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Hidden Hands: Working-Class Women and Victorian Social-Problem Fiction
by Patricia E. Johnson
Ohio University Press, 2001
Cloth: 978-0-8214-1388-3 | Paper: 978-0-8214-1389-0 | eISBN: 978-0-8214-4102-2
Library of Congress Classification PR878.L3J64 2001
Dewey Decimal Classification 823.809352042

ABOUT THIS BOOK | AUTHOR BIOGRAPHY
ABOUT THIS BOOK

Tracing the Victorian crisis over the representation of working-class women to the 1842 Parliamentary bluebook on mines, with its controversial images of women at work, Hidden Hands argues that the female industrial worker became even more dangerous to represent than the prostitute or the male radical because she exposed crucial contradictions between the class and gender ideologies of the period and its economic realities.

Drawing on the recent work of feminist historians, Patricia Johnson lays the groundwork for a reinterpretation of Victorian social-problem fiction that highlights its treatment of issues that particularly affected working-class women: sexual harassment; the interconnections between domestic ideology and domestic violence; their relationships to male-dominated working-class movements such as Luddism, Chartism, and unionism; and their troubled connection to middle-class feminism.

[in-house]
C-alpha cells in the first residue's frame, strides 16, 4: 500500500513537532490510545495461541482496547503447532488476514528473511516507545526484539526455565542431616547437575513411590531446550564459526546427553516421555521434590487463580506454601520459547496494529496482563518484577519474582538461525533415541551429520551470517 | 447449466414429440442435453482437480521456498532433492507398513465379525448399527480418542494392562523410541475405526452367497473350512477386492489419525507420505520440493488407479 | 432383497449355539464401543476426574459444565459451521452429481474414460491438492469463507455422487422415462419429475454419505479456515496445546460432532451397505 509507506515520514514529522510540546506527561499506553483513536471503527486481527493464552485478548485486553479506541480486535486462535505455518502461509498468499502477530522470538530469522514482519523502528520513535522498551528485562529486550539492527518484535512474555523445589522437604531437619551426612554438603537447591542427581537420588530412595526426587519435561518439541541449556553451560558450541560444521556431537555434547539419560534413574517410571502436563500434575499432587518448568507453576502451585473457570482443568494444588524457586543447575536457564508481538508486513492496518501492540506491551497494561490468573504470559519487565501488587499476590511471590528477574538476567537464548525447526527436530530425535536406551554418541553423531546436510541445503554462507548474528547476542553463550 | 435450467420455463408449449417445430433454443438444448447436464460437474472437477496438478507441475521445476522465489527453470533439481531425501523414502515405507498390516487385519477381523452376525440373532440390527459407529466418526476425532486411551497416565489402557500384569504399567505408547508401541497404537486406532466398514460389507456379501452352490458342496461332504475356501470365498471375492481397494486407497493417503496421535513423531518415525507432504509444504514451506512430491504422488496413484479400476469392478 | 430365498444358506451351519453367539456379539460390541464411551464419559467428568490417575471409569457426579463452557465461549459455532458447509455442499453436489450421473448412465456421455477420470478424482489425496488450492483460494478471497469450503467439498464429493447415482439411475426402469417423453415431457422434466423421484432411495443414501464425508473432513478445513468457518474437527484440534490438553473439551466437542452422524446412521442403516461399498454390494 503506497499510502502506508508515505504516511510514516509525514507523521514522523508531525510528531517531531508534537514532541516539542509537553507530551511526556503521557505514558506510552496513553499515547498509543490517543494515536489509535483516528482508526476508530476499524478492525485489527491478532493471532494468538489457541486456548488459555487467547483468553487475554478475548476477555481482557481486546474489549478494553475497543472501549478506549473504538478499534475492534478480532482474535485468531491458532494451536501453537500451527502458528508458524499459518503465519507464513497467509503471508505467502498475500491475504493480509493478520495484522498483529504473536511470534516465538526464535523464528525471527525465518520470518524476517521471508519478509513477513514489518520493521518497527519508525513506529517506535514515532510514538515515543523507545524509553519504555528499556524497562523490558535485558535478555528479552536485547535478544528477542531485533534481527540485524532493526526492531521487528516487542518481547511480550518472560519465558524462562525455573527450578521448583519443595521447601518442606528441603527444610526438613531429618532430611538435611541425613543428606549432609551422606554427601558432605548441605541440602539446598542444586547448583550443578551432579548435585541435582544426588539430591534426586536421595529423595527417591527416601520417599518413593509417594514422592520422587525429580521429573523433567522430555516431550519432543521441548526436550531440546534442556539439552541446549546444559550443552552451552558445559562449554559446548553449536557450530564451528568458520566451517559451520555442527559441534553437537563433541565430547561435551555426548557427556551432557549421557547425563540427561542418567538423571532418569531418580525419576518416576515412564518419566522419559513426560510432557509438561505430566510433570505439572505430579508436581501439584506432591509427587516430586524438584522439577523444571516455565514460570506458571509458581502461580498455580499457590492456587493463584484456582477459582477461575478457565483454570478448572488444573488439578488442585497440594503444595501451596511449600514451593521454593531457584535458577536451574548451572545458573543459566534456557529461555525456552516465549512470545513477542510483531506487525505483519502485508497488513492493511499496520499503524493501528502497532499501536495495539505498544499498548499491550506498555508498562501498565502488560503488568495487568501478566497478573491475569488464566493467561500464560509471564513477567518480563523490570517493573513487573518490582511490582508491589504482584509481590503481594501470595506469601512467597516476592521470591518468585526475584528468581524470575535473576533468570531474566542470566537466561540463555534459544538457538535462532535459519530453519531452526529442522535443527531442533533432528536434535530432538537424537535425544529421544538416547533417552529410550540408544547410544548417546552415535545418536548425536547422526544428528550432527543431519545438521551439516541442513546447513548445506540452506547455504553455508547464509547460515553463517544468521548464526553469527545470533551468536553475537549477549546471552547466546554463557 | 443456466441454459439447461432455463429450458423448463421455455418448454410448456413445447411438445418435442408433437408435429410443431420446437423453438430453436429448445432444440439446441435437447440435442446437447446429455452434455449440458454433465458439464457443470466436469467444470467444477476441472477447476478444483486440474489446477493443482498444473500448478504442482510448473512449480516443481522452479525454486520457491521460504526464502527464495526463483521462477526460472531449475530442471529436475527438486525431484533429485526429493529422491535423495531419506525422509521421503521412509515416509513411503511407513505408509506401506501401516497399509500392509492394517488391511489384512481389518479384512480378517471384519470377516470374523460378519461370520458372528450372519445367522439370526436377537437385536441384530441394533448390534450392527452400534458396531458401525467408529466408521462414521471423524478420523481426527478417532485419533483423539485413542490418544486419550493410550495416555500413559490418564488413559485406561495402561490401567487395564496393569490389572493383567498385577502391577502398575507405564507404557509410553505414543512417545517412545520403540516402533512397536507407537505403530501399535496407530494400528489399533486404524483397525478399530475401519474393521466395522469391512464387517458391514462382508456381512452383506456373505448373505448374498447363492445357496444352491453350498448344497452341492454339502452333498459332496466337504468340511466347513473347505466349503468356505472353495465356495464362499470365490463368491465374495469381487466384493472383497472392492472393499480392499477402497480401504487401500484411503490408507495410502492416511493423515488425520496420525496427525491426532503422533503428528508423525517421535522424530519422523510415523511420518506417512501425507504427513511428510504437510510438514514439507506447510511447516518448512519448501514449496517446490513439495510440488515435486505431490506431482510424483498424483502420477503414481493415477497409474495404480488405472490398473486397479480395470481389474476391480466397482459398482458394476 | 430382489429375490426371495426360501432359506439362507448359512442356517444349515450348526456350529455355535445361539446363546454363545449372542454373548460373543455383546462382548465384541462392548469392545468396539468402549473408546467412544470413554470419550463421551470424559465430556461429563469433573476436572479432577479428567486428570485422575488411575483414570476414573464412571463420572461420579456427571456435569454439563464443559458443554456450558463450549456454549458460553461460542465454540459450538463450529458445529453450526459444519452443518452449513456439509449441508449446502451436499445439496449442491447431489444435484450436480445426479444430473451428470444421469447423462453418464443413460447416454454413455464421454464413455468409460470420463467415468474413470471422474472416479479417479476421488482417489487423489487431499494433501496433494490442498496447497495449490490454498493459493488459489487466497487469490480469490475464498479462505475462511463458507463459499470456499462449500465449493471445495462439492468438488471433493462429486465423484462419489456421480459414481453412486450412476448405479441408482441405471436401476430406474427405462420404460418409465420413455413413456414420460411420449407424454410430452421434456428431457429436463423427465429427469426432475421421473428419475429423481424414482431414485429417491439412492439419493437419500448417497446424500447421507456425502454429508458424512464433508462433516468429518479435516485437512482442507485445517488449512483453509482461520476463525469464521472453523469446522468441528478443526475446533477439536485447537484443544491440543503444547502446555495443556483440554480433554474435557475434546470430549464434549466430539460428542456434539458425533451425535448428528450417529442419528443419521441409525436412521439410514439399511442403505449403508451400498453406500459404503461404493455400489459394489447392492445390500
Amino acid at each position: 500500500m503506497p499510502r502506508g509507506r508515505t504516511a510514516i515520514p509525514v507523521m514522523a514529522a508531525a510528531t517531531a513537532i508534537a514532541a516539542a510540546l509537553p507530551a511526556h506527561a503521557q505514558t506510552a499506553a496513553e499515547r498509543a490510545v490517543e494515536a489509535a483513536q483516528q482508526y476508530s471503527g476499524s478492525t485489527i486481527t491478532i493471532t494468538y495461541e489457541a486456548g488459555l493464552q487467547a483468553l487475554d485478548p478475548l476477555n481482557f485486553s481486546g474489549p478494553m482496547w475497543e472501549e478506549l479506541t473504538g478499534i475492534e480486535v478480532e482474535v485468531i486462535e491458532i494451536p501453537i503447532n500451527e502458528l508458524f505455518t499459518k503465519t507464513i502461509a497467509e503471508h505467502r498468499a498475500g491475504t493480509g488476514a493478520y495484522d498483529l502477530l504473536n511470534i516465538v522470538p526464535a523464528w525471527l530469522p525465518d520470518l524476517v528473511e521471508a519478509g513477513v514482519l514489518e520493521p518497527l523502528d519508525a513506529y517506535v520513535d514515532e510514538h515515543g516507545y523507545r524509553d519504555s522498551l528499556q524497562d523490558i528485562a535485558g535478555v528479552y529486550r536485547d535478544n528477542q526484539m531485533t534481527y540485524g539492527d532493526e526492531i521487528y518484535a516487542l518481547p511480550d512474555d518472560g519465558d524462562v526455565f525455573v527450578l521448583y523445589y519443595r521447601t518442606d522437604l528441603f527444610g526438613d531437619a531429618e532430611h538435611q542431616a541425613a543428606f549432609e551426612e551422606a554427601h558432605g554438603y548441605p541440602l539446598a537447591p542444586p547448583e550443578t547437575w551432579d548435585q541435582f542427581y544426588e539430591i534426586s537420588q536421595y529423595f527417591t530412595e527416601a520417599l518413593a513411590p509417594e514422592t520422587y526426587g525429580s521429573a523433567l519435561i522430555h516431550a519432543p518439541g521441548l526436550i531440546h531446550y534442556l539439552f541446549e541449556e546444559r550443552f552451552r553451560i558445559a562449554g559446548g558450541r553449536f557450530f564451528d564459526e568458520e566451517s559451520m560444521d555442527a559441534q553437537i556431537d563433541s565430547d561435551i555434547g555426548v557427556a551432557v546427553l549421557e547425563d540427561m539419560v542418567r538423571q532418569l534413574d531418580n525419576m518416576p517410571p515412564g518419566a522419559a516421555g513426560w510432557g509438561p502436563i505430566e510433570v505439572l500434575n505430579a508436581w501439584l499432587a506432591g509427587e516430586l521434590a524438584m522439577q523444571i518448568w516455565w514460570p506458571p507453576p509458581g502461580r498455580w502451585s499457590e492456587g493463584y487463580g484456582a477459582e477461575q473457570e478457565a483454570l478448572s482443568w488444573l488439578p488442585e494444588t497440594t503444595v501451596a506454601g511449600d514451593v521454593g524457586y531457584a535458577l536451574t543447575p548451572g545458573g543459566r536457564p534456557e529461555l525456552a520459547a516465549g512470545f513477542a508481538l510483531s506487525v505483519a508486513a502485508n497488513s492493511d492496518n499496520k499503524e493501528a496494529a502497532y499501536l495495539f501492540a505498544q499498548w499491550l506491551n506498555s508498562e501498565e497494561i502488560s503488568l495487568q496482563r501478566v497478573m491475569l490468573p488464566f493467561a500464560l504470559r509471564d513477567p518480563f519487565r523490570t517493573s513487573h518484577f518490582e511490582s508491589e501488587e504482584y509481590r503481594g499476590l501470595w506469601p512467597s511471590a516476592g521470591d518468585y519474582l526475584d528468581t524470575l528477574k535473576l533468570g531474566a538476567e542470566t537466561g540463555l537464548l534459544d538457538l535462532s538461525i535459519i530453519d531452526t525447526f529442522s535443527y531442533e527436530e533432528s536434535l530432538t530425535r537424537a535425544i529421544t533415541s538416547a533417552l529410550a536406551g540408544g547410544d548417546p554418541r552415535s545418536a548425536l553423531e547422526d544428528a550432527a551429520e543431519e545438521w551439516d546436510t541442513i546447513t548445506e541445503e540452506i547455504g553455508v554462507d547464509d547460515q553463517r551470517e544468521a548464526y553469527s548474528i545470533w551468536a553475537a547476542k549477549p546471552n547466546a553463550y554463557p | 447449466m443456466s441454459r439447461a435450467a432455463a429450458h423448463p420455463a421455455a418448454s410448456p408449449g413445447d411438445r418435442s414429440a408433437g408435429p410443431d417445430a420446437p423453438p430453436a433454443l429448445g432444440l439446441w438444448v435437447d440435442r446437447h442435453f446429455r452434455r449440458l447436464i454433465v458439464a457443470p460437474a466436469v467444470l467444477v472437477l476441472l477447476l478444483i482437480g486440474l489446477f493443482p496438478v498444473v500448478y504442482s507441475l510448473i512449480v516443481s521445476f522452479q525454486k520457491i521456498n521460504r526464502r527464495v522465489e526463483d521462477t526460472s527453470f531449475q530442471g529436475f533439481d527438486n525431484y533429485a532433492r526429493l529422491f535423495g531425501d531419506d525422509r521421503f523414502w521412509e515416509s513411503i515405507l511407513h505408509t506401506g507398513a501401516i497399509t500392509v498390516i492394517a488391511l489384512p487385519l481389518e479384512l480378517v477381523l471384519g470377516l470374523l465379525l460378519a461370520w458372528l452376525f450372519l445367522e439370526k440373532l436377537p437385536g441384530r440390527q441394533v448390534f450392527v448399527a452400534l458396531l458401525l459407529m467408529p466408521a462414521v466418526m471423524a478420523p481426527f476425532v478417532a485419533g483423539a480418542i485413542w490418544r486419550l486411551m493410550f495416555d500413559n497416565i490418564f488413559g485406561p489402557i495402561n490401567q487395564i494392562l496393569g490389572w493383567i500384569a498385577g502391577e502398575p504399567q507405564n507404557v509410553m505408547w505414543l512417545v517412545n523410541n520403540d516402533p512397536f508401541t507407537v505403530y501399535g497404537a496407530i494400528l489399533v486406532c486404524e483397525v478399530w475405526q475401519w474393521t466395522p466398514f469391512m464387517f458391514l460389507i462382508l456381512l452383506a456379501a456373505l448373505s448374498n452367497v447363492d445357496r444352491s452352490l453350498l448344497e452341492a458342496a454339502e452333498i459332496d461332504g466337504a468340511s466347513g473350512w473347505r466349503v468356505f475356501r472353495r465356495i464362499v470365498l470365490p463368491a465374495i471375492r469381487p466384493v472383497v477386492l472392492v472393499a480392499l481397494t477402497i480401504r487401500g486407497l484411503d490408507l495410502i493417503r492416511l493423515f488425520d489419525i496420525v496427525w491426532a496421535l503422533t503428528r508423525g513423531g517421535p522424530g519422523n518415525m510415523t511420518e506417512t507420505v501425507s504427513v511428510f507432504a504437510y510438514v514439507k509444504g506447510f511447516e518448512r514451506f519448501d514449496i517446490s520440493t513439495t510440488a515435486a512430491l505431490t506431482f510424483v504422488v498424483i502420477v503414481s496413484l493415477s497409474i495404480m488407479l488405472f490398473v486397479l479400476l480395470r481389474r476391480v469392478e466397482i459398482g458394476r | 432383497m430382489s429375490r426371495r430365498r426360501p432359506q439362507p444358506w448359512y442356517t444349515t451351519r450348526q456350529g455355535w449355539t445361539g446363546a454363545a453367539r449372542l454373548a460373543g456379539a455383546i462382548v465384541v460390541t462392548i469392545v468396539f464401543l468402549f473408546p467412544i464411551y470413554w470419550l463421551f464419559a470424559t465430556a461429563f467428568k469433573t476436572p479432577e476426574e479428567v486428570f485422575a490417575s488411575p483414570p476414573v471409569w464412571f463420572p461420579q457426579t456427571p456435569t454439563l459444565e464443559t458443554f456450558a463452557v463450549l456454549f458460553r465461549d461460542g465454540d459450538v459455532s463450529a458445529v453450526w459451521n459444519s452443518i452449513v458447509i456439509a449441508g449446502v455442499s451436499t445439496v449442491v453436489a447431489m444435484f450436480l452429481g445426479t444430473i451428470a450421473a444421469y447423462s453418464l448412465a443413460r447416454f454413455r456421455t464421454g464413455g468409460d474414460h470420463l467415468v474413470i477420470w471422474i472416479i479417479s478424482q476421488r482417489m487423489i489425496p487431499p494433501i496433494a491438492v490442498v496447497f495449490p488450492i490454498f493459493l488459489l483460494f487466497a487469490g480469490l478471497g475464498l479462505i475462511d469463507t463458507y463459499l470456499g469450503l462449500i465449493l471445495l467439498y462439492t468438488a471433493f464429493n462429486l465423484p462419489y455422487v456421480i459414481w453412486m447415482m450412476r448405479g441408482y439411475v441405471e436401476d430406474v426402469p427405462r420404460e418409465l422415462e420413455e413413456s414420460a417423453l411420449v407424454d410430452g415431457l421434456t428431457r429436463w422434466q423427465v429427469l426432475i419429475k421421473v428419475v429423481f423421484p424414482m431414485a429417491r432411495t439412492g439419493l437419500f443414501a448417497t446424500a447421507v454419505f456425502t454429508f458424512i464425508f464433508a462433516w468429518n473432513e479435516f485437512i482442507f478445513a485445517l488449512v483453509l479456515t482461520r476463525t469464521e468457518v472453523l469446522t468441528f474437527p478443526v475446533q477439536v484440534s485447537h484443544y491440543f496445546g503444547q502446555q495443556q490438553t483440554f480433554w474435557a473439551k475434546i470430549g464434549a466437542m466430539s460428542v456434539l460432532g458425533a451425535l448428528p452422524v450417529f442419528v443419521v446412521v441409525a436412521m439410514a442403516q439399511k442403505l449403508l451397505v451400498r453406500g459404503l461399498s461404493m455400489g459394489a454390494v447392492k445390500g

Uncovering a series of images in Victorian fiction ranging from hot-tempered servants and sexually harassed factory girls to working-class homemakers pictured as beaten dogs, Hidden Hands demonstrates that representations of working-class women, however marginalized or incoherent, reveal the very contradictions they are constructed to hide and that the dynamics of these representations have broad implications both for other groups, such as middle-class women, and for the emergence of working-class women as writers themselves.


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